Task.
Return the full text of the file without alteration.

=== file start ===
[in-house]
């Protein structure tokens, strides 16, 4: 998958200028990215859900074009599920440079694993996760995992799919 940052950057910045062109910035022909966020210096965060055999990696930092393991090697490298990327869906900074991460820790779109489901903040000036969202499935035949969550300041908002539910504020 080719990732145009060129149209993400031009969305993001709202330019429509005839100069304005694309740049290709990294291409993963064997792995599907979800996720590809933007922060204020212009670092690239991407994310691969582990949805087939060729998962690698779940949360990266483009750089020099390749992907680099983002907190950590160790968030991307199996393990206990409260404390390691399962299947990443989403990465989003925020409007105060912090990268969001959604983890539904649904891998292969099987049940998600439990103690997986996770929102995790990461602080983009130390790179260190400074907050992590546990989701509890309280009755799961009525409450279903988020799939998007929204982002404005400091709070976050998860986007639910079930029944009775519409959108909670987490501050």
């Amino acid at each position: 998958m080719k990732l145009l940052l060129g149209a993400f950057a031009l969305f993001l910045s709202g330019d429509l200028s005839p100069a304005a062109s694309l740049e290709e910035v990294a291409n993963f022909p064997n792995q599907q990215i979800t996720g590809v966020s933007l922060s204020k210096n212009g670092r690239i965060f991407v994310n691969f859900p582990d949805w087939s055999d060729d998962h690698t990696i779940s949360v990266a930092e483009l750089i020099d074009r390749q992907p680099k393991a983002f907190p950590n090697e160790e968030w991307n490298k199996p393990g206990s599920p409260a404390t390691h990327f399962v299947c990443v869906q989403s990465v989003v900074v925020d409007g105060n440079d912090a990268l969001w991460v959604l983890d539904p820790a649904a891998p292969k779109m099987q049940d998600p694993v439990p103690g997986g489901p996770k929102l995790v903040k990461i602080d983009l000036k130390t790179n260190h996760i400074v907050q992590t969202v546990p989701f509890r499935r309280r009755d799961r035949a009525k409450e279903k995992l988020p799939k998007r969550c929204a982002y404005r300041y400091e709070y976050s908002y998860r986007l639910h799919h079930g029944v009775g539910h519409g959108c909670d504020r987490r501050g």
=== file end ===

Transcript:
[in-house]
């Protein structure tokens, strides 16, 4: 998958200028990215859900074009599920440079694993996760995992799919 940052950057910045062109910035022909966020210096965060055999990696930092393991090697490298990327869906900074991460820790779109489901903040000036969202499935035949969550300041908002539910504020 080719990732145009060129149209993400031009969305993001709202330019429509005839100069304005694309740049290709990294291409993963064997792995599907979800996720590809933007922060204020212009670092690239991407994310691969582990949805087939060729998962690698779940949360990266483009750089020099390749992907680099983002907190950590160790968030991307199996393990206990409260404390390691399962299947990443989403990465989003925020409007105060912090990268969001959604983890539904649904891998292969099987049940998600439990103690997986996770929102995790990461602080983009130390790179260190400074907050992590546990989701509890309280009755799961009525409450279903988020799939998007929204982002404005400091709070976050998860986007639910079930029944009775519409959108909670987490501050």
């Amino acid at each position: 998958m080719k990732l145009l940052l060129g149209a993400f950057a031009l969305f993001l910045s709202g330019d429509l200028s005839p100069a304005a062109s694309l740049e290709e910035v990294a291409n993963f022909p064997n792995q599907q990215i979800t996720g590809v966020s933007l922060s204020k210096n212009g670092r690239i965060f991407v994310n691969f859900p582990d949805w087939s055999d060729d998962h690698t990696i779940s949360v990266a930092e483009l750089i020099d074009r390749q992907p680099k393991a983002f907190p950590n090697e160790e968030w991307n490298k199996p393990g206990s599920p409260a404390t390691h990327f399962v299947c990443v869906q989403s990465v989003v900074v925020d409007g105060n440079d912090a990268l969001w991460v959604l983890d539904p820790a649904a891998p292969k779109m099987q049940d998600p694993v439990p103690g997986g489901p996770k929102l995790v903040k990461i602080d983009l000036k130390t790179n260190h996760i400074v907050q992590t969202v546990p989701f509890r499935r309280r009755d799961r035949a009525k409450e279903k995992l988020p799939k998007r969550c929204a982002y404005r300041y400091e709070y976050s908002y998860r986007l639910h799919h079930g029944v009775g539910h519409g959108c909670d504020r987490r501050g």